At Mars,  the entry heat protection is far easier,  just because the velocities are about a third of,  to at most half of,  what we have to deal with at Earth.  For example,  even for direct entry from interplanetary trajectories,  the entry interface velocity is only around 5.6 km/s.  Low density ceramics are thus quite feasible,  even at stagnation conditions,  and even at high ballistic coefficients. 

Entry trajectories must be shallow at Mars,  just because the air is so thin.  If you come steep,  you are still way hypersonic when you smack the surface,  even in the lowlands.  This more-or-less rules out large delta-vee burns for de-orbit purposes.  A big deorbit delta-vee is invariably associated with a steeper entry trajectory angle,  that’s just the physics of orbital mechanics. 

Now, if you have a structurally-tough,  low-density ceramic,  then you have a reusable heat shield for a reusable “landing boat” at Mars.  That’s where my oddball experimental material has a huge amount of potential.  More so there at Mars,  than here at Earth.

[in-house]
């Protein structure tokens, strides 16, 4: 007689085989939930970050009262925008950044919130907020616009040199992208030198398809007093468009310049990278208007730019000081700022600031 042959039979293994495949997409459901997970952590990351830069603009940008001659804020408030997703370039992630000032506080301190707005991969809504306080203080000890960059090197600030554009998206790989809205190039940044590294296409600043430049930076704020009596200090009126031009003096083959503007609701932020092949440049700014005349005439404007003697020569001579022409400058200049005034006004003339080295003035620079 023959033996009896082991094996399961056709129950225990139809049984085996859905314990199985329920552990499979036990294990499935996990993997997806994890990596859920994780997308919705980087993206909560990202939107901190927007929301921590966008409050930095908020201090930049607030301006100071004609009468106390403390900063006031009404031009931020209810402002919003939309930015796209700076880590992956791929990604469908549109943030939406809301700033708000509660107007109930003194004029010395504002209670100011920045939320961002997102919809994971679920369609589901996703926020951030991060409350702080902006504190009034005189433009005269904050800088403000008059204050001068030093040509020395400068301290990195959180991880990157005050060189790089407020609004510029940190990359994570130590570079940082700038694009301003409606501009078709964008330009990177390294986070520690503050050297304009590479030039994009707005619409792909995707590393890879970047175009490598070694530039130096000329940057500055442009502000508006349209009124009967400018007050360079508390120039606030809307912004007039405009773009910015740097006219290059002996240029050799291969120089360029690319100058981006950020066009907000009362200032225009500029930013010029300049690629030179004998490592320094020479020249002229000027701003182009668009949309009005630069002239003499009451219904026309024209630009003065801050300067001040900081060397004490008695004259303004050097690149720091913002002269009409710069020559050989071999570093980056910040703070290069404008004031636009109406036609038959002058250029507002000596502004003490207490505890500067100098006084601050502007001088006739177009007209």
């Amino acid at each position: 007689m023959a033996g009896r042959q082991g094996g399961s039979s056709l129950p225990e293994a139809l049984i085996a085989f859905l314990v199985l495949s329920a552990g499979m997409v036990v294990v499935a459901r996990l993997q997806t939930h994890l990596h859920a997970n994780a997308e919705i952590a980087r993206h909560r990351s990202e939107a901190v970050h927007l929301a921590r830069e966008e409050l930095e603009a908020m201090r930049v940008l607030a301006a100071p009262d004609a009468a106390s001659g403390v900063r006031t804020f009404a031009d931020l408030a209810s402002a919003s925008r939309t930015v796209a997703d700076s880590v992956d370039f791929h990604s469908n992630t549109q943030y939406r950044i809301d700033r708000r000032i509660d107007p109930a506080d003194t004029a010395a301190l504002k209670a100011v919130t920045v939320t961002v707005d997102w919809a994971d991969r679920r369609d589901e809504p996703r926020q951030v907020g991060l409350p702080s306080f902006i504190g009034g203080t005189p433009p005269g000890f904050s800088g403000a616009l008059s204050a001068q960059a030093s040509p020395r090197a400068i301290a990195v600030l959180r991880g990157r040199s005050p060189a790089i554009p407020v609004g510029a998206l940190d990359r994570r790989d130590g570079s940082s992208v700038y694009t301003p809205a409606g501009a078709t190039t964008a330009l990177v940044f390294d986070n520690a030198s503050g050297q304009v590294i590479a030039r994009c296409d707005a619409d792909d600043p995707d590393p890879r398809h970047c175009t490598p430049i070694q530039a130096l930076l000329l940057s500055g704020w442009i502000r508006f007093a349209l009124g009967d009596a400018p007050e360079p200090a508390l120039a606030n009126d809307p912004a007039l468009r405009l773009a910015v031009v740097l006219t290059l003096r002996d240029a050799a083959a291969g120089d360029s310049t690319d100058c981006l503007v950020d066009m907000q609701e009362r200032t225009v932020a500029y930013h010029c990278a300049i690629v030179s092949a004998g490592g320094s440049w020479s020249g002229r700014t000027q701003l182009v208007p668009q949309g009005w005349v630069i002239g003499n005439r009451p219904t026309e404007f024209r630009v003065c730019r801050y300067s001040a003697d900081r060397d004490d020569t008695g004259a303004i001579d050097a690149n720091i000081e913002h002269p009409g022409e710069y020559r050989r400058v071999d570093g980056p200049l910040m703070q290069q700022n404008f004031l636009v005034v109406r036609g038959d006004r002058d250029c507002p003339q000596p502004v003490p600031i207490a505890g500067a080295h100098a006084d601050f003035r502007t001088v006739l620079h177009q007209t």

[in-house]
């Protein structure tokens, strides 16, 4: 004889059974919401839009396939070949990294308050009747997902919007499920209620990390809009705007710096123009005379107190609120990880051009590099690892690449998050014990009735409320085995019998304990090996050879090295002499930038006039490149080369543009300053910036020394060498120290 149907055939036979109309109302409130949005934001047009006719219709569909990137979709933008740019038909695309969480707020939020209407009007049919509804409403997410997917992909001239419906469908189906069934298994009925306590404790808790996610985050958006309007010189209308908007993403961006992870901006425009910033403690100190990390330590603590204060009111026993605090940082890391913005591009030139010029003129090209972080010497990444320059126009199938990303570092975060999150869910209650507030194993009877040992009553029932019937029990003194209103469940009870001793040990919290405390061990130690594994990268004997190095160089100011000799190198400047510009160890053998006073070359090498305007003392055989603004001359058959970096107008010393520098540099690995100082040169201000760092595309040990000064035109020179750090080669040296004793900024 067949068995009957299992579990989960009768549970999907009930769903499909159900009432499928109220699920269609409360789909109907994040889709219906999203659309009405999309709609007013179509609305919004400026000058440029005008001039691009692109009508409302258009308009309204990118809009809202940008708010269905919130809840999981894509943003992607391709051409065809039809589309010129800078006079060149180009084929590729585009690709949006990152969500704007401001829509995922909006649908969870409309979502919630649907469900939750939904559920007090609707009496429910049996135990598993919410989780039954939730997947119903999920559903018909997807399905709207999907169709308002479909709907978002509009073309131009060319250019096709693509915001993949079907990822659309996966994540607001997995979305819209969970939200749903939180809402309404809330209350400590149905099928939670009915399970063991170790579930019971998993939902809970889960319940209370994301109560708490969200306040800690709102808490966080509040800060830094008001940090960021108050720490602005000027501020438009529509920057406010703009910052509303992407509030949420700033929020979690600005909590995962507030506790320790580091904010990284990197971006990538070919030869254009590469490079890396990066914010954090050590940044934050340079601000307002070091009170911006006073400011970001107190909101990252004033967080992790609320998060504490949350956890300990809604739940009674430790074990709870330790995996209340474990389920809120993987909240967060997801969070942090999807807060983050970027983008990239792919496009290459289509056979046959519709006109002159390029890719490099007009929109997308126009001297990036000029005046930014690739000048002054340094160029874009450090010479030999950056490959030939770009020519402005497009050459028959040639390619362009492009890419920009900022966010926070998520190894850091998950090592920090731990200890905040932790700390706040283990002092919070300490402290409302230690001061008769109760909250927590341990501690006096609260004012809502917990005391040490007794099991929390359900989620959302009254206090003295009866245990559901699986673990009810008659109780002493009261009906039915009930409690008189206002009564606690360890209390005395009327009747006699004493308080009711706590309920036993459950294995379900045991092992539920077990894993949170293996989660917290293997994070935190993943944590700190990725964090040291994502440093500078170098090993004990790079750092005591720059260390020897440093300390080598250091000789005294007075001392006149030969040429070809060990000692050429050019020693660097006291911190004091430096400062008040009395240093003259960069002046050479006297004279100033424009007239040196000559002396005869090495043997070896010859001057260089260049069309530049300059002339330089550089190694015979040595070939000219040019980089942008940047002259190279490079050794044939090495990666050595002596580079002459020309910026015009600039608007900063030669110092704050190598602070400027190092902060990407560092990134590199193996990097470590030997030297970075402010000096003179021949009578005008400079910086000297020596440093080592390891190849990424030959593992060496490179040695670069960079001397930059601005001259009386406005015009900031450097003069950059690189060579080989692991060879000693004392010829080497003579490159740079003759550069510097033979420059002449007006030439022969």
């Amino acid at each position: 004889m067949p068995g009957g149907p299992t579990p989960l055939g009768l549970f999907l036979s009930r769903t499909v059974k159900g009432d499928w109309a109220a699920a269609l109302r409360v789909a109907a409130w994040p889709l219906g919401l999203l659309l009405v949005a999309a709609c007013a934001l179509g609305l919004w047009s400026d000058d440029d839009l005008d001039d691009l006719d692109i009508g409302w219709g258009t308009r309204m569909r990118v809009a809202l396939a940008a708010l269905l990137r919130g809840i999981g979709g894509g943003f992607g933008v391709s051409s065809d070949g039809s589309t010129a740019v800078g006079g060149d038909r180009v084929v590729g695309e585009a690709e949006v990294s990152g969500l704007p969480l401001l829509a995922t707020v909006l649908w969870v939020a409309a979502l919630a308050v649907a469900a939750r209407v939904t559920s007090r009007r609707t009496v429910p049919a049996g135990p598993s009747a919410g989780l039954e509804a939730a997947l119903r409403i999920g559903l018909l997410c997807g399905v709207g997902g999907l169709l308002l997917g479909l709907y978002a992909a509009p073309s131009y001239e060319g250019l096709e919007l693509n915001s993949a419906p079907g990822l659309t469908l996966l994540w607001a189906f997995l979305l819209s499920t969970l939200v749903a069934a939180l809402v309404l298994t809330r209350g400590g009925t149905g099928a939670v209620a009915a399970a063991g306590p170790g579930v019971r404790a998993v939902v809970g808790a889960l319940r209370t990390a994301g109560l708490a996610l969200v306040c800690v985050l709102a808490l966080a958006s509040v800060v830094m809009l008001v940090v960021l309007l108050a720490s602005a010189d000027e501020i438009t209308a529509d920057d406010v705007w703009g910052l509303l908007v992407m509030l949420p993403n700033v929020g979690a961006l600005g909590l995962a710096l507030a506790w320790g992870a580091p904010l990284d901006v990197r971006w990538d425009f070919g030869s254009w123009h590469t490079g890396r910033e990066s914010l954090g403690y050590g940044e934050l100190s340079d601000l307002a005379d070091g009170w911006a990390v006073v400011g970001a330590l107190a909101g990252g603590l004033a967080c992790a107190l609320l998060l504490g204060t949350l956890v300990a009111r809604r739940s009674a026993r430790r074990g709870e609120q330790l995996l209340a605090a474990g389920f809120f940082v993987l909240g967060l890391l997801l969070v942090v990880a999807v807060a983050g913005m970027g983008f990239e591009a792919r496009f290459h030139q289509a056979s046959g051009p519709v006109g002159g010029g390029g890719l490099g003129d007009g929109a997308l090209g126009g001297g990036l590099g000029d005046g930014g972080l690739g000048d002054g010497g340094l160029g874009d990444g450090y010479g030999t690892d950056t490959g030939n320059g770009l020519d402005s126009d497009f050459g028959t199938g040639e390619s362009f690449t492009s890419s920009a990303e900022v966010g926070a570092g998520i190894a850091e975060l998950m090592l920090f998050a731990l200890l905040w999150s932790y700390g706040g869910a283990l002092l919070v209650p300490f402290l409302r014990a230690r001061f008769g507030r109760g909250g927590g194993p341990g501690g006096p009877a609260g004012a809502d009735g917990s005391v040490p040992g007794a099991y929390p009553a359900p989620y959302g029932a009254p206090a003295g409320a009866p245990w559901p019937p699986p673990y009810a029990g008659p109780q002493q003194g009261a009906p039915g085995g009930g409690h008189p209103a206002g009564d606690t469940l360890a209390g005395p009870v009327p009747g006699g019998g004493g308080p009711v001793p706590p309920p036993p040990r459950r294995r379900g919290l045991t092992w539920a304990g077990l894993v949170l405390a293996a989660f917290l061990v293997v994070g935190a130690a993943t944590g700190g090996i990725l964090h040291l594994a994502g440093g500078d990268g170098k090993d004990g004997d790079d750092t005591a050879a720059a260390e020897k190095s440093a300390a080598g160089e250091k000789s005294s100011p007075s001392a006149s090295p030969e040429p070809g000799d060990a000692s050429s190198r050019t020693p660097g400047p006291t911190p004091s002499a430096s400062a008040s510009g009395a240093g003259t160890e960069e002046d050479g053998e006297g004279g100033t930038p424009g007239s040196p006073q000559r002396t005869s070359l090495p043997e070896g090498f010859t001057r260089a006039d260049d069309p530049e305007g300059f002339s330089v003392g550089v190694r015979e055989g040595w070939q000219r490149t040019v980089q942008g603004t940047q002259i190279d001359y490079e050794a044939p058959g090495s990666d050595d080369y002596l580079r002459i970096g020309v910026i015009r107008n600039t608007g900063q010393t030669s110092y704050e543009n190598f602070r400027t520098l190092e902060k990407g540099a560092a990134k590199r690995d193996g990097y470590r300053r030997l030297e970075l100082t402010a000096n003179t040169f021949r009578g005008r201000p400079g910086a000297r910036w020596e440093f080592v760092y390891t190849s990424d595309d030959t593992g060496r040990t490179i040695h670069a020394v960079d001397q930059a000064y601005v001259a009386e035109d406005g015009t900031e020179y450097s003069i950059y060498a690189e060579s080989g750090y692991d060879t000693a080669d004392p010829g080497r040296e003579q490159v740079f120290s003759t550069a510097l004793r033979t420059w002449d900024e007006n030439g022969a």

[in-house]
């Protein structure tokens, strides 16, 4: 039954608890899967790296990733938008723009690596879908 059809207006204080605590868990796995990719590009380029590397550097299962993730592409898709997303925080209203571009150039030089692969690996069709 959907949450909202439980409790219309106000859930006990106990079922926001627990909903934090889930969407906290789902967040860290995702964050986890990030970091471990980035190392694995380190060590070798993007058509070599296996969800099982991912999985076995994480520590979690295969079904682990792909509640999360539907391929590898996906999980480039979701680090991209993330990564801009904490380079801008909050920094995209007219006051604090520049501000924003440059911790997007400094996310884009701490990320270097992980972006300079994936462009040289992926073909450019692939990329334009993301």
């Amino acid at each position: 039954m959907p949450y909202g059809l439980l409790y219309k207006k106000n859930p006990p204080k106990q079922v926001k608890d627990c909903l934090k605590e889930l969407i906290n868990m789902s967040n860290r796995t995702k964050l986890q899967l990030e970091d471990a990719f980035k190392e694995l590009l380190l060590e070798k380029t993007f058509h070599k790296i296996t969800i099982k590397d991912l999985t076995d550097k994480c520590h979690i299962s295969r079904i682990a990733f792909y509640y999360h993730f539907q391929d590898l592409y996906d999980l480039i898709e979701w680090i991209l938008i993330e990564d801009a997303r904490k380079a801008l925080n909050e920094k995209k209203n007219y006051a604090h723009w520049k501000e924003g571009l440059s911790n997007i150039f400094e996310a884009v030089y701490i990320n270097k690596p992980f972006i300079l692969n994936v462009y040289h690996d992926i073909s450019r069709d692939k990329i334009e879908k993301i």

For entry from LEO,  one can use a winged or lifting-body shape instead of a blunt capsule.  It still needs a nose and leading edges that are as blunt as one can make them,  and these will require ablative protection.  Well away from stagnation zones,  the low-density ceramic refractories become feasible.  The more broadside you can fly during entry,  the more effectively-blunt you become,  and the lower the peak heating you must deal with.